How Scripps Got Rid of a Hot Potato



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(This is a story by Katharine Seelye and Lawrence Roberts that appeared in the September/October, 1985, edition of Columbia Journalism Review.)

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The acquisition of UPI by Douglas F. Ruhe and William E. Geissler in June 1982 was a puzzle to the news industry. Former 1960s political activists and adherents of Baha'i faith, the two men were little known outside of Nashville, where they owned a firm called Focus Communications whose chief asset was a struggling television station in Joliet, Illinois. They were not exactly the sort of people the E.W. Scripps Company, UPI's corporate parent, had been looking for to taking the financially ailing news service under their wing.

But UPI was losing approximately $1 million a month, and while U.S. news organizations were generally unhappy about the prospect of UPI's going under, they had proved unwilling to pay the cost of keeping it afloat. Scripps had simply reached the end of its rope. "By the time Ruhe and Geissler came along," says a former UPI executive, "UPI had become such a hot potato that they were ready to toss it to anyone who would grab it."

UPI's forerunner, United Press, was founded in 1907 by Edward Wyllis Scripps, a freewheeling midwestern publisher, for the express purpose of making a wire service available to all. In defiance of the powerful Associated Press cartel, an exclusive club that could blackball dailies that competed with its members, Scripps offered his service to anyone who could pay for it.

The AP was and remains a publishers' cooperative that simply bills its members for expenses. UP, by contrast, had clients, not members , and had to dig into its own pocket to cover any losses. And because UP was much smaller, it had to undersell it rival to stay in the game.

Both wire services flourished through World War II. Then came an event that, according to Roger Tatarian, who retired in 1972 as editor of UPI, "changed the entire nature of news-agency competition." In 1945, in response to an antitrust suit filed by the Justice Department, the U.S. Supreme Court ruled that AP could not deny its services to anyone. With every paper now able to get AP, UP had to fight harder for clients.

Still, for more than 15 years, UP continued to show a profit. At its peak in the early 1960s, by which time it had merged with Hearst's faltering International News Service to become UPI, the agency had nearly 6,000 domestic clients, including more than 1,000 newspapers. But faced with a steady decline in the number of U.S. dailies, and with stiff competition from new, supplemental news services, UPI began losing both money and clients. By the time Ruhe and Geissler took over, the agency had only about 4,200 domestic clients, fewer than 800 of which were newspapers. AP, by contrast, had about 7,000 domestic clients, including nearly 1,200 newspapers.

UPI's difficulties can be charged in part to its parent company. E.W. Scripps was a profitable conglomerate whose assets included 14 metropolitan dailies, but ran UPI with a legendary cheapness when it came to salaries, supplies and facilities. In the 1970s, although Scripps helped UPI out with lines of credit, it generally reacted to client losses by demanding cuts in staffing, which in turn, resulted in more client losses.

Furthermore, says one former executive, "they never encouraged new concepts. After a while you just didn't try." One glaring example of shortsightedness had to do with the plan by both wire services in the late 1970s to switch from expensive phone lines to satellites for transmitting news to customers. This required outfitting each client with a receiving dish. AP supplied the dishes free, but Scripps refused to put the necessary $20 million up front. "With that $20 million you could have saved $6 million in one year," the former executive said. "Instead, we went with a half-assed program of having the client buy the dish. So you ended up with some clients in an area on satellite and others on land lines. We ended up with two delivery systems that were costing us a fortune."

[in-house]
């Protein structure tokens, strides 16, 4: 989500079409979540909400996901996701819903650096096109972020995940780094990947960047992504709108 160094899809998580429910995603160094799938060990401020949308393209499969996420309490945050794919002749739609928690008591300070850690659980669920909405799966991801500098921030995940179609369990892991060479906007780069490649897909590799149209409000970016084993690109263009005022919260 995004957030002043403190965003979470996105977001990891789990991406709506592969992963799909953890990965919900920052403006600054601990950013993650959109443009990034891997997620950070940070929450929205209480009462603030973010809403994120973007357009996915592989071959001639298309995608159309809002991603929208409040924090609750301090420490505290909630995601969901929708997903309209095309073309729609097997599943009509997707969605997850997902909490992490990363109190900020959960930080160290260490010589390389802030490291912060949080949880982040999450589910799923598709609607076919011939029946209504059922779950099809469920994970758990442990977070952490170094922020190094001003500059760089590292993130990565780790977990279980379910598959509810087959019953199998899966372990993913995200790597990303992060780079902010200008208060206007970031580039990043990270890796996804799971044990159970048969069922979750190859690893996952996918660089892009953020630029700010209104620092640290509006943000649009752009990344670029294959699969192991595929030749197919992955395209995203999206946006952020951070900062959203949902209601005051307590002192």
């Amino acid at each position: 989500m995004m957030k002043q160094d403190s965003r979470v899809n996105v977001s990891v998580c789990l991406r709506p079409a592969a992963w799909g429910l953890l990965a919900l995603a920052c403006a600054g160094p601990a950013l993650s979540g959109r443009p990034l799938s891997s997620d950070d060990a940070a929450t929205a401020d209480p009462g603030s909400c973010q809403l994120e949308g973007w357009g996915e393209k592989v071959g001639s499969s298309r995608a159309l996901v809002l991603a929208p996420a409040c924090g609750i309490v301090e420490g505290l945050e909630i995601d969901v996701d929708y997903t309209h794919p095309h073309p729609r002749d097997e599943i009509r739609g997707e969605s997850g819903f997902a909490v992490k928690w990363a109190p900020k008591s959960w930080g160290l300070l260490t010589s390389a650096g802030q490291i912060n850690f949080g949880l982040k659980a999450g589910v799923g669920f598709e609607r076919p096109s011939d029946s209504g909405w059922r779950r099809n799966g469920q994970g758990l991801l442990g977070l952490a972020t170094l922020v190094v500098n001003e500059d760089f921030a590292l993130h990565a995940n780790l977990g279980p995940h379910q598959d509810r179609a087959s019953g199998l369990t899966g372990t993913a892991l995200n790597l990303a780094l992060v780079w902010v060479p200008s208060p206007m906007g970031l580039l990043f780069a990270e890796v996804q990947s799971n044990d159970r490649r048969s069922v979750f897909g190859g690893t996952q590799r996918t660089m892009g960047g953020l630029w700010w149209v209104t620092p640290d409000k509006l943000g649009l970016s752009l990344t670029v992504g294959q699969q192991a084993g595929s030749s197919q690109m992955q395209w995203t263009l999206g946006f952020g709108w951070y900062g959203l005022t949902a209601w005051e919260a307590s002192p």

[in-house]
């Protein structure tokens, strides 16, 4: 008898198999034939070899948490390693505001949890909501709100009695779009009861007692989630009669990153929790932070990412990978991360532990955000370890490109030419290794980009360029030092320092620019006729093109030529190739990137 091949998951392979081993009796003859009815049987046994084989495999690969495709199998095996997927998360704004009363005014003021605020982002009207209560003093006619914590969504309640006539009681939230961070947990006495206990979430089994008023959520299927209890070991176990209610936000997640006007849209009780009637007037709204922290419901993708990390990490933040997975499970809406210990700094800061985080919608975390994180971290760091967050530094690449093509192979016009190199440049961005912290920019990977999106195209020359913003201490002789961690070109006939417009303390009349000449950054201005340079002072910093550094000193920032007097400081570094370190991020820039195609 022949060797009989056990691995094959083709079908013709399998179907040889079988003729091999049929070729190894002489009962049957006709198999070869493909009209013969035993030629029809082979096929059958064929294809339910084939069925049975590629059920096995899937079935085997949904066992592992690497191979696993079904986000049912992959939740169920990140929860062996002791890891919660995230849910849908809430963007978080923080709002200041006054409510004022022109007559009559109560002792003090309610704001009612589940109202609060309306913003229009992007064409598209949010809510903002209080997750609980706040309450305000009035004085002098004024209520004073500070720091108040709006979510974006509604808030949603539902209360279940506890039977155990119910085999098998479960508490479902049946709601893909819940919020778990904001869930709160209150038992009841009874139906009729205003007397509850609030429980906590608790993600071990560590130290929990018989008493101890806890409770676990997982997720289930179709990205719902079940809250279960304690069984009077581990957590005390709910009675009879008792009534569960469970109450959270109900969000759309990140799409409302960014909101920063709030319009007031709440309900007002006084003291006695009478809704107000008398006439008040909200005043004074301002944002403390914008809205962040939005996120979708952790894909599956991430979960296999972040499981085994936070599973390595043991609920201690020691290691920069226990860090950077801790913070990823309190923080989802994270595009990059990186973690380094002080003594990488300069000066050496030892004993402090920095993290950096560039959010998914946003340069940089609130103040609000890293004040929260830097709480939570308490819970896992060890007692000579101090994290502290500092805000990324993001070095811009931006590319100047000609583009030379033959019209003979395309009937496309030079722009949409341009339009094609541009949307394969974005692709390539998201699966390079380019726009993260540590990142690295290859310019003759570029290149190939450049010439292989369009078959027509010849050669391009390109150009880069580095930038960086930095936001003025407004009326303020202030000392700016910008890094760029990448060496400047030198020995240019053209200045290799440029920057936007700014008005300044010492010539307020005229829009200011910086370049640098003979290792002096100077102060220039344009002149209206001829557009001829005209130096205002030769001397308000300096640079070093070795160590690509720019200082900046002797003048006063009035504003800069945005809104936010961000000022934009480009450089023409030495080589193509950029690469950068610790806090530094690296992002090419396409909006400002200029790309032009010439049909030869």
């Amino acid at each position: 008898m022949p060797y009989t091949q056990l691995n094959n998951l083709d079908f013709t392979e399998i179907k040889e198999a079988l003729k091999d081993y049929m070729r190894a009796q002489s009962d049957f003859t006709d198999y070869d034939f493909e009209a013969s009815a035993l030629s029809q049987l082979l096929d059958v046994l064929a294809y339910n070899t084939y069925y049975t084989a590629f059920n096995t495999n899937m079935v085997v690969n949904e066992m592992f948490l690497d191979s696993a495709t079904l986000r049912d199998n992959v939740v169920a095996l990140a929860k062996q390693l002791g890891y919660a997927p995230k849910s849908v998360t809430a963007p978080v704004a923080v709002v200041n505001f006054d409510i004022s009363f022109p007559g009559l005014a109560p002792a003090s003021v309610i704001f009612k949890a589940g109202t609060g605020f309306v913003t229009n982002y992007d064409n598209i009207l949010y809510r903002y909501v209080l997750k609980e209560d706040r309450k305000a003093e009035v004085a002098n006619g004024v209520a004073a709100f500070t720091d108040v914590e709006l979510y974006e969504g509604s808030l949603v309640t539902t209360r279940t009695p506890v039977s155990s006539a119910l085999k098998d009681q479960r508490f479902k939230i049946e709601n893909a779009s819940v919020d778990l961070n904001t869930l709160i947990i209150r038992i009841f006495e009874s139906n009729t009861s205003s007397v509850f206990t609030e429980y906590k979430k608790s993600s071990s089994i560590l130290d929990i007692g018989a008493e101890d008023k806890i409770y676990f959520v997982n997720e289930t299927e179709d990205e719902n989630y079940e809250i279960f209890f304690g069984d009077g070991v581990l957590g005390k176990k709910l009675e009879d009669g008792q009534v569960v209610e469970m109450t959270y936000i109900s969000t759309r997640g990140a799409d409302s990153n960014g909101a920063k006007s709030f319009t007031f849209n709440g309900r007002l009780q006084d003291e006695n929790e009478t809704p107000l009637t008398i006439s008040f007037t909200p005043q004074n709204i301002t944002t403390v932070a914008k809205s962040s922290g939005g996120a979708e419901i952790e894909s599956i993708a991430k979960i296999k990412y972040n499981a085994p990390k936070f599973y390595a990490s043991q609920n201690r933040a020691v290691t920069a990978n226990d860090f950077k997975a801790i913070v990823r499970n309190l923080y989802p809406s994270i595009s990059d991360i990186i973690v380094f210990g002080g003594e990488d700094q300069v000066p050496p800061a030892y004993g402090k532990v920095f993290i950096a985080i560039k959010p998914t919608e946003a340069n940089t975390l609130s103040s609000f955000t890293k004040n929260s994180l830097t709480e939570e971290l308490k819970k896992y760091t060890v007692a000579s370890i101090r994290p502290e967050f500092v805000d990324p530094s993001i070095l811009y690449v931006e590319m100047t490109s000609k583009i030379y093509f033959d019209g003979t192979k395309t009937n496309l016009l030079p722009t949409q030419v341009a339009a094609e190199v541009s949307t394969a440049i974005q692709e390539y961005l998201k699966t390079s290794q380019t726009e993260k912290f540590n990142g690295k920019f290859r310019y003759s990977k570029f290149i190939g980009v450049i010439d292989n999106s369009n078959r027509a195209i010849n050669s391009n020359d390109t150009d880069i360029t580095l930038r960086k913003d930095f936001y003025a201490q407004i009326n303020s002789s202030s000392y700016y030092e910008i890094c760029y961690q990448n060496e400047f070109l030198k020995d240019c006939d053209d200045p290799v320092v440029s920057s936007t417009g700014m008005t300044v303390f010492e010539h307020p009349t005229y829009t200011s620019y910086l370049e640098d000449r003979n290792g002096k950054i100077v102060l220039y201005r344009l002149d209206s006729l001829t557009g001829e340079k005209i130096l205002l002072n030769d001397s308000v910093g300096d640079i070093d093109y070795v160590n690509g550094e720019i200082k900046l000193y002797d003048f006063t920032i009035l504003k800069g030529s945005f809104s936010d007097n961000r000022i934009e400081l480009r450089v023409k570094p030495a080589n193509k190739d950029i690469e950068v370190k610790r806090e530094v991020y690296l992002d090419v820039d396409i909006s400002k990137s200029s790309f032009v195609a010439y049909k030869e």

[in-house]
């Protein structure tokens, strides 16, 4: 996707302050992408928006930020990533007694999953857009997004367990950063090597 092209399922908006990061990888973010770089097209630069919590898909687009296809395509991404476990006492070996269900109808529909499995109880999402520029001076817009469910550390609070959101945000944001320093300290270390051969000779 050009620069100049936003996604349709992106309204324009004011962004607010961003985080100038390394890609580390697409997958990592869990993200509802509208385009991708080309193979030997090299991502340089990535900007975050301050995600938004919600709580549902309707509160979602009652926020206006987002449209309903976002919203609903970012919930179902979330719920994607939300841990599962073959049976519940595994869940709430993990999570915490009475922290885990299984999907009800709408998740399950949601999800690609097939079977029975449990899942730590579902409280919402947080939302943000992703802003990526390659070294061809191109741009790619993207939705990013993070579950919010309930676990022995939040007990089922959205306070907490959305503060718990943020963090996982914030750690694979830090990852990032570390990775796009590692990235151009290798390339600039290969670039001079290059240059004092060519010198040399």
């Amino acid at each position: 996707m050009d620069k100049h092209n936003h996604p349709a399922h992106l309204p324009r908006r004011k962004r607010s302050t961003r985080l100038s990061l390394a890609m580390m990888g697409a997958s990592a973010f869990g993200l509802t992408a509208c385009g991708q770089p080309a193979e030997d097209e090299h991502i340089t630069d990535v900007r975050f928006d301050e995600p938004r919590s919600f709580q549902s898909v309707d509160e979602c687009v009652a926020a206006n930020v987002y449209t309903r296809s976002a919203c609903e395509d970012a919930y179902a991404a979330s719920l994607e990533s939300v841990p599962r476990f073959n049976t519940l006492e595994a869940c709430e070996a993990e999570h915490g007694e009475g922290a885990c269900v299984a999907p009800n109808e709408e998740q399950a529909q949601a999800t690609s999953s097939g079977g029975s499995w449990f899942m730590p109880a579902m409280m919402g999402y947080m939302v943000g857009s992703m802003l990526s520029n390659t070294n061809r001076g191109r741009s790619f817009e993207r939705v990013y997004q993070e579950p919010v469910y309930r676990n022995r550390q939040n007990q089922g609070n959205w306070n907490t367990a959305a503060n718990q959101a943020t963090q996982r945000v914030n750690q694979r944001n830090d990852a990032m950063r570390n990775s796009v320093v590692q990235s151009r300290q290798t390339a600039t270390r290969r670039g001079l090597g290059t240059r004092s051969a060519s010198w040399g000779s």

In 1978, after much agonizing, the Scripps board of directors voted to re-examine the company's ownership of UPI. "We didn't specify sale as the mandated solution," says board chairman Charles E. Scripps, a grandson of the founder. "But we did specify that something be done."

The company looked first to the journalistic community. Scripps executives figured that support from a consortium of three dozen news organizations could keep UPI in business, and it won pledges from about two-thirds of the necessary number. But some of the biggest organizations, The New York Times Company, The Times-Mirror Company and Knight-Ridder Newspapers among them, balked, saying they could not persuade their stockholders to invest in an ailing enterprise.

Though disappointed, Scripps didn't give up. According to Roderick W. Beaton, who was president of UPI for 10 years until his retirement in 1982, the company "went to a group of the biggest publishers in the country and had a private meeting with them in New York and put it to them cold turkey: 'What do you fellas want to do about it?' And no one raised their hand. No one said anything . . ."

"If I were a Scripps," said Beaton (who was not at the meeting), "I'd have to say to myself, Why am I the sucker? Why am I the mule being kicked?"

In 1980, hoping to find a buyer with a sound plan for keeping the agency operating, Scripps hired First Boston Corporation as its financial agent and put UPI on the block. Enter Ruhe and Geissler, who had only just managed to put their Joliet TV station on the air. "UPI fit our plans for the future," says Ruhe. "We saw the possibility of creating (with UPI) a mini-network of TV stations and some small broadcast and news organizations." Admitting that they knew nothing about the wire-service business, he says, "We thought it was worth a stab."